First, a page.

This weekend called for shortbread. I’ve been on a quest to clean out the cabinets and found this sprouted wheat flour I’ve had for years…maybe not that long but it’s safe to say it’s been forgotten far too long. Hope it doesn’t expire.
Usually, I do my reading and know the benefits of health food and wellness practices but I honestly had no idea what sprouted flour does for us. It just sounded like something that I should like. That wasn’t good enough an answer so I conducted some super in-depth research for you (and me.)
I had so many questions:
Why sprouted flour?
Is it gluten-free?
Will people think I went to Berkeley if I’m eating sprouted muffins?
Here’s what it actually is: “Sprouted whole grain flour is a finely ground, powdery, whole grain plant food made by intentionally sprouting the excellent quality whole grains and then milling them. The finished product is the result of germinating the whole grain into a living plant. It’s made from the entire plant: the germ, bran and endosperm.” Yumm, right?
Here’s what it does for you: “Sprouting grain literally changes the composition of the resulting flour, creating a vegetable and not a starch. When whole grains are sprouted, they are naturally converted into more digestible…and in some ways, more nutritious food. As the grain sprouts, it turns into a plant which the body recognizes as a vegetable, which are the easiest of foods to digest. (source)
Long story short, if you’re gluten intolerant I wouldn’t recommend using sprouted flour but if you’re simply steering away from grains for health benefits you should pick some up!
I used this brand. They also make natural pre-made cookie dough and pie crusts that are great. Sprouted flour can be substituted for regular flour on a 1:1 ratio in most baked good recipes.
On to the good stuff. As much as I like baking, as much as I like spending hours in the kitchen dancing around in an apron while singing Man in the Mirror. All of that is fun but sometimes I want the homemade treat without the time and 48 ingredients.
Enter…shortbread. I’ve loved it since selling the trefoil shaped Girl Scout cookies in 1st grade. (They were in the blue box.) It’s like the poundcake of cookies. It’s rich, dense, and simple, with no overwhelming flavors. It goes with coffee after supper. Or, eat it midday and call it afternoon tea. Sounds way fancier than just a snack, right?
My love for scones lead me to buy a specific, non-stick pan but I end up using it in between scone bake-offs. I like it for pre-portioned servings, no bothering with a knife. Perfect for shortbread.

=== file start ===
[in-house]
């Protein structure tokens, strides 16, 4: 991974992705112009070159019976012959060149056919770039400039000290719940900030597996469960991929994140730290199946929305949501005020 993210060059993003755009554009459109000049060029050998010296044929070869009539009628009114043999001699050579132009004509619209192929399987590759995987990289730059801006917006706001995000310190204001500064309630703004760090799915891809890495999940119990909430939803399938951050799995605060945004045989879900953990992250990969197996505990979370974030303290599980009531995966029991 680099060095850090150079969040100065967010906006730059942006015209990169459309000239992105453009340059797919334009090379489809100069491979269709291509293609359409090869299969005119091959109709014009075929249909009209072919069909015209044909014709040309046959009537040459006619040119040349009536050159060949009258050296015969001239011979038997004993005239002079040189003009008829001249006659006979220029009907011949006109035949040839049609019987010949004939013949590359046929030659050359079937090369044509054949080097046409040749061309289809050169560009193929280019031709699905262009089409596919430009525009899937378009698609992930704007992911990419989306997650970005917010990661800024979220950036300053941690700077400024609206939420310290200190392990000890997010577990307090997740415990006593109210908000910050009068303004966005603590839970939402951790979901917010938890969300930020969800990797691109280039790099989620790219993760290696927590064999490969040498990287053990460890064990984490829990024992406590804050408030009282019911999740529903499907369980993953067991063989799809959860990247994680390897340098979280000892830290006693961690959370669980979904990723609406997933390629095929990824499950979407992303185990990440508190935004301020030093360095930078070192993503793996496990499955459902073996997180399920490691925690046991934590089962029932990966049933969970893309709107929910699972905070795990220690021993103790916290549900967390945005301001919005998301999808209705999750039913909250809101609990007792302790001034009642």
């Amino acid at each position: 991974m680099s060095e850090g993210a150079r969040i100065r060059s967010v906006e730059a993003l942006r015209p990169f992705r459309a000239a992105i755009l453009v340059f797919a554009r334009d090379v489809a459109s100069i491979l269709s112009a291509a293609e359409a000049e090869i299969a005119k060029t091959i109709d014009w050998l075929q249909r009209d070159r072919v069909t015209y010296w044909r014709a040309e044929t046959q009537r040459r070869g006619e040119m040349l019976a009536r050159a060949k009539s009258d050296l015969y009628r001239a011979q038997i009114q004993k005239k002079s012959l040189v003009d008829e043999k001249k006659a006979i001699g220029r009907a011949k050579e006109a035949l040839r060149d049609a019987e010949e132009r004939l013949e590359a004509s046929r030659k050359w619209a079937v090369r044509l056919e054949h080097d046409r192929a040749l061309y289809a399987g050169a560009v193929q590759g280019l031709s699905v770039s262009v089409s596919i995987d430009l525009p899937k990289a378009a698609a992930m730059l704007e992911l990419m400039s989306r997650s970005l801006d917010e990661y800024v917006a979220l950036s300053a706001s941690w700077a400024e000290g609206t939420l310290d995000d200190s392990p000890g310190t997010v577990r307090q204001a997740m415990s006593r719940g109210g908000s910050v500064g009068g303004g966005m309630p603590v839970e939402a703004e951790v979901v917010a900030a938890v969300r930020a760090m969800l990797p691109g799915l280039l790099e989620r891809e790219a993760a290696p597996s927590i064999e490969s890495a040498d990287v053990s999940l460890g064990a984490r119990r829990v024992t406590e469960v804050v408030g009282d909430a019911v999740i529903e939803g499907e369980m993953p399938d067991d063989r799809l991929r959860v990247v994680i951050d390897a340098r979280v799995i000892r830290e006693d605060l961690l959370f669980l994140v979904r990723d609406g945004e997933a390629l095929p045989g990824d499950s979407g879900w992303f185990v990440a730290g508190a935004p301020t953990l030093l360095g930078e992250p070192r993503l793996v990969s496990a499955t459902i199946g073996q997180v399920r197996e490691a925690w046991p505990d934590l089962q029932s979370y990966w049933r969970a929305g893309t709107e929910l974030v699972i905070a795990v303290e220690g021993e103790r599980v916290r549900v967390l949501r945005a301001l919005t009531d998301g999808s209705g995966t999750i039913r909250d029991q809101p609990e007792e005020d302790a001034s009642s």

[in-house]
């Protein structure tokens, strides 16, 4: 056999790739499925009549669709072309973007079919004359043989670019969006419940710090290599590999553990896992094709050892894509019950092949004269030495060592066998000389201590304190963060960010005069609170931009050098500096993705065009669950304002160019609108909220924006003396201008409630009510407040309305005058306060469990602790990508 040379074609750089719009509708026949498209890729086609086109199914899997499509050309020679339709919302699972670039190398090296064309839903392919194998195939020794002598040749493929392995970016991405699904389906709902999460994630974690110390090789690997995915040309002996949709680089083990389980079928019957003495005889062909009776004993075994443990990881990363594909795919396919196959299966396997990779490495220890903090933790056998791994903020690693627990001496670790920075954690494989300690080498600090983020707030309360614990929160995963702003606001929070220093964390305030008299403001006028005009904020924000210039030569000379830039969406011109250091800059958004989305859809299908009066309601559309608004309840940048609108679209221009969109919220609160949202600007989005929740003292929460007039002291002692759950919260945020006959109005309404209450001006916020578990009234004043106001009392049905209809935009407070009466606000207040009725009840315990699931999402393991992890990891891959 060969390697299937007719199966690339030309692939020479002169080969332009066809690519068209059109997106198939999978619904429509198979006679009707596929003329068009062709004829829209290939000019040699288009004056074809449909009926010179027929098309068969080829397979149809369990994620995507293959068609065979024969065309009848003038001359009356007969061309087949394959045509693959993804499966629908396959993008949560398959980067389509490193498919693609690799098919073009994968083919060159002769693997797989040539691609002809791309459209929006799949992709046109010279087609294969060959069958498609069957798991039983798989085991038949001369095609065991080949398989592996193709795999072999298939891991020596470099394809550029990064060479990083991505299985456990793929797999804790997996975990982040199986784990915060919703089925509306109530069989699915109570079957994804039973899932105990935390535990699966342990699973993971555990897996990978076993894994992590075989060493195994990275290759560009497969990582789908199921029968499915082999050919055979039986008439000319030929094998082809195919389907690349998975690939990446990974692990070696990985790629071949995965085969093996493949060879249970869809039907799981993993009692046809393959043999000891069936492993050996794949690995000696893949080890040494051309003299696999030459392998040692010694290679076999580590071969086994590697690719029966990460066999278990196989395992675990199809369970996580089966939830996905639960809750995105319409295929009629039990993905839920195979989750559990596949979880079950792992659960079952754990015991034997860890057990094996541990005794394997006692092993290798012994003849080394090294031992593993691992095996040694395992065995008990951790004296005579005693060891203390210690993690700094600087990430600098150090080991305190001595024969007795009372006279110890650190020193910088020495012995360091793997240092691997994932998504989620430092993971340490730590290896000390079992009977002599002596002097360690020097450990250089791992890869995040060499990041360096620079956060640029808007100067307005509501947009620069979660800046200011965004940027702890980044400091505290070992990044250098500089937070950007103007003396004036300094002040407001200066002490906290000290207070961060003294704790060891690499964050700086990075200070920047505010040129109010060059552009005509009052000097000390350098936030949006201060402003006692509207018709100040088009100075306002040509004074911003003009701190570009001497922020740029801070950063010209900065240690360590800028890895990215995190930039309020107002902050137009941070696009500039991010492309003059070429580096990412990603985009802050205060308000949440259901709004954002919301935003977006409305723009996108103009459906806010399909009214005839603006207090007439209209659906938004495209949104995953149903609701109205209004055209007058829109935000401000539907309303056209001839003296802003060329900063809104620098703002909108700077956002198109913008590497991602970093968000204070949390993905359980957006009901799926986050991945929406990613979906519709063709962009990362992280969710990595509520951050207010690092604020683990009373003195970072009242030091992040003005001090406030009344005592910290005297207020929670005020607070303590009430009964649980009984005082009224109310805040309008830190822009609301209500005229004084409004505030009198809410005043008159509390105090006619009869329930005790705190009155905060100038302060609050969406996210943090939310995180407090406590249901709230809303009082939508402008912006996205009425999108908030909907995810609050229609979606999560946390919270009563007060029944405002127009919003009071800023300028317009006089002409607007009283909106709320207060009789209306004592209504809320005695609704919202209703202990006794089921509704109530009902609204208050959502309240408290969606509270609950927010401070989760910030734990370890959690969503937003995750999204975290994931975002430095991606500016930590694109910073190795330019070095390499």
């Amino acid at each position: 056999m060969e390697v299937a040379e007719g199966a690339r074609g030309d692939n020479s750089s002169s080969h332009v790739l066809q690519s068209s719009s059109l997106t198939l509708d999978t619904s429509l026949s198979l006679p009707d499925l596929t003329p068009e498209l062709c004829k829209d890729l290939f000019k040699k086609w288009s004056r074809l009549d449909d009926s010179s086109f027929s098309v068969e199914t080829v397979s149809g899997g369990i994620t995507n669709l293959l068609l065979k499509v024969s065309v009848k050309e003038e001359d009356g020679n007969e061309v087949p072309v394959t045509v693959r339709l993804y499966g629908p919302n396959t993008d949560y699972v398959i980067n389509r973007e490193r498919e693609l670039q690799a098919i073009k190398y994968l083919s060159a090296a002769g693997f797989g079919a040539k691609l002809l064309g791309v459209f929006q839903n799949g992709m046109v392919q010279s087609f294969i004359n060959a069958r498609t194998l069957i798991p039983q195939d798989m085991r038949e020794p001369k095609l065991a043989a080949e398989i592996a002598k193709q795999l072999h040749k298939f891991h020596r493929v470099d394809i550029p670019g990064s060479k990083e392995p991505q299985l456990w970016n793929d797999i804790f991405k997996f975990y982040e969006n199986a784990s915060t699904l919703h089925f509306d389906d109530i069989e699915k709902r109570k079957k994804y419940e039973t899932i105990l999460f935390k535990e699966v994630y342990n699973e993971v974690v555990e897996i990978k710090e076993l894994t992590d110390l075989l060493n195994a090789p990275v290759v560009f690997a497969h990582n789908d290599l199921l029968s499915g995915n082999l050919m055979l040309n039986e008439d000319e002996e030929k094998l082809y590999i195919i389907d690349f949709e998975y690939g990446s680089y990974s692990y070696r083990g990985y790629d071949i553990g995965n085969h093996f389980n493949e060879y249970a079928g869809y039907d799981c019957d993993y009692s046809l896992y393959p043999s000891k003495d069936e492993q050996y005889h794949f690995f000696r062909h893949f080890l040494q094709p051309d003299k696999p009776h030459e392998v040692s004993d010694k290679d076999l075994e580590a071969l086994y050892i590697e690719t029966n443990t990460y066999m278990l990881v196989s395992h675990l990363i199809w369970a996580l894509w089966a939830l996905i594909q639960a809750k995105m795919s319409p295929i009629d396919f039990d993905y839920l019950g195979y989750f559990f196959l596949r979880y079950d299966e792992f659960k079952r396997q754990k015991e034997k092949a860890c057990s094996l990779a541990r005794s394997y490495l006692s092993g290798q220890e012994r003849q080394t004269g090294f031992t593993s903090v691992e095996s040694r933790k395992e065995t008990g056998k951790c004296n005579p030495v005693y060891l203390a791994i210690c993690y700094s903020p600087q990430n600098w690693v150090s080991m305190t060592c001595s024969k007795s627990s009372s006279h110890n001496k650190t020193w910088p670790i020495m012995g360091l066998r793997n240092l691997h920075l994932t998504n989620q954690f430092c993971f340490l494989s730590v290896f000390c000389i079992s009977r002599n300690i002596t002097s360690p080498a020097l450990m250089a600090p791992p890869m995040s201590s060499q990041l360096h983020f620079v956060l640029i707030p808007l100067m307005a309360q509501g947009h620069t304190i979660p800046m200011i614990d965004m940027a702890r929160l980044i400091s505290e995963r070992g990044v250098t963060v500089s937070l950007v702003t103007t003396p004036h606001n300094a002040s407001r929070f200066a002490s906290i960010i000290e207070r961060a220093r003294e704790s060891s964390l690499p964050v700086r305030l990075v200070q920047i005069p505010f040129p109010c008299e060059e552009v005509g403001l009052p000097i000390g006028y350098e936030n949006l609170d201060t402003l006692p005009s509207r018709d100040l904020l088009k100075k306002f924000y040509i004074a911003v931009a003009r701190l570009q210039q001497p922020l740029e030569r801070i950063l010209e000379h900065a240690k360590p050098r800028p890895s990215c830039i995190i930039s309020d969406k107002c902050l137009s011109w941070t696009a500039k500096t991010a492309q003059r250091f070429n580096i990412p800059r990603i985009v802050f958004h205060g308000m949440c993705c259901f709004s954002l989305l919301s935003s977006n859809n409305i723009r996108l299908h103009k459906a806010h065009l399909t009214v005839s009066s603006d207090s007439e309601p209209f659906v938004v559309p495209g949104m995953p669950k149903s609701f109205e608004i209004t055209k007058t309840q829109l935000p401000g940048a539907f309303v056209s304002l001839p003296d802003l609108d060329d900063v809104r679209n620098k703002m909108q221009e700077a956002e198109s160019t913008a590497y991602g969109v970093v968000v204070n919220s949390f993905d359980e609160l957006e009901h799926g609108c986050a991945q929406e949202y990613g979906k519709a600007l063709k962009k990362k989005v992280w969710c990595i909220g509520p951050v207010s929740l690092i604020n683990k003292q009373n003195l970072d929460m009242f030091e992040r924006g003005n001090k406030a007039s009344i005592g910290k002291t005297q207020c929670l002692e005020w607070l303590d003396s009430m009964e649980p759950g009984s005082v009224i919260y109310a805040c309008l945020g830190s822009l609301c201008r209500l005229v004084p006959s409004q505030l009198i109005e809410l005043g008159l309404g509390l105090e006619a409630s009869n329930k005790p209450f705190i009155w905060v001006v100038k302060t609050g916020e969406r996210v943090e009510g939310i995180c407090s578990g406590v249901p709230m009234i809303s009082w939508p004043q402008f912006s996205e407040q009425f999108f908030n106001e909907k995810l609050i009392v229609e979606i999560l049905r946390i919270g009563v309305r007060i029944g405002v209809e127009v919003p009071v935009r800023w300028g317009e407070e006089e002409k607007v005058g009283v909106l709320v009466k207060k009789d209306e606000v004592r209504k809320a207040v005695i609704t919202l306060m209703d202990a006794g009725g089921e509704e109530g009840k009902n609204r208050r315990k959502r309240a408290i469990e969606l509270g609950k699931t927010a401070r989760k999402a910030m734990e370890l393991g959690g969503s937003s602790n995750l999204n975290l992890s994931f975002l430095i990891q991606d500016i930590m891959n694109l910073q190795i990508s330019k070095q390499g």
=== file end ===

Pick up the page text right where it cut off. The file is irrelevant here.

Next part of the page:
Shortbread is always just 3 or 4 ingredients but one of those is usually white sugar. This recipe is very close to the Walker’s plaid-clad boxes all over the stores at Christmas time. It’s just a tad less crumbly.
Sprouted whole wheat flour, butter, and maple syrup as the sweetener. Plus some salt but that barely counts as an ingredient.
Make sure your butter is room temperature or your dough will not work.
Once the dough is formed, shape into a circle and cut into pie shapes (or use a scone pan!). I made 8 big servings but you could make it into 16 smaller ones.
You don’t need to prick the dough with a fork but I like the traditional Scottish shortbread look.
Cooling on the rack.
Sprouted Whole Wheat Shortbread
Adapted from this recipe.
2 cups sprouted whole wheat flour
1/4 cup pure maple syrup
1/4 tsp salt
1 cup (2 sticks) butter – grass-fed, preferably
- Preheat the oven to 350 ° F.
- Whip the maple syrup and butter together thoroughly incorporated.
- Add the flour and salt and mix thoroughly.
- On a floured counter, roll the dough into a disk and place it on a cookie sheet and gently score the disk into 6-8 individual portions or as desired. (Or portion into scone pan.)
- Prick the dough with a fork.
- Bake for 15 minutes or until the shortbread is slightly golden.
- Serve warm or room temperature.
I enjoyed a piece for breakfast with coffee. Duh.
I found this organic salted caramel frosting to try with some of the shortbread for more of a sweet dessert. I’m undecided if I loved it but it’s worth a shot if you’re looking for an alternative. It’s kind of gross that I expected it to be sickeningly sweet like the stuff loaded with corn syrup and trans fat.
I do loooove the lid’s message! “Bake it Easy”
Can I get that airbrushed on a crop top?
2 thoughts on “Sunday Shortbread (3 Ingredients!)”
I made mini pumpkin spice oatmeal muffins, tonight! I’ll trade you some for a slice of shortbread!
I’ll make you a batch!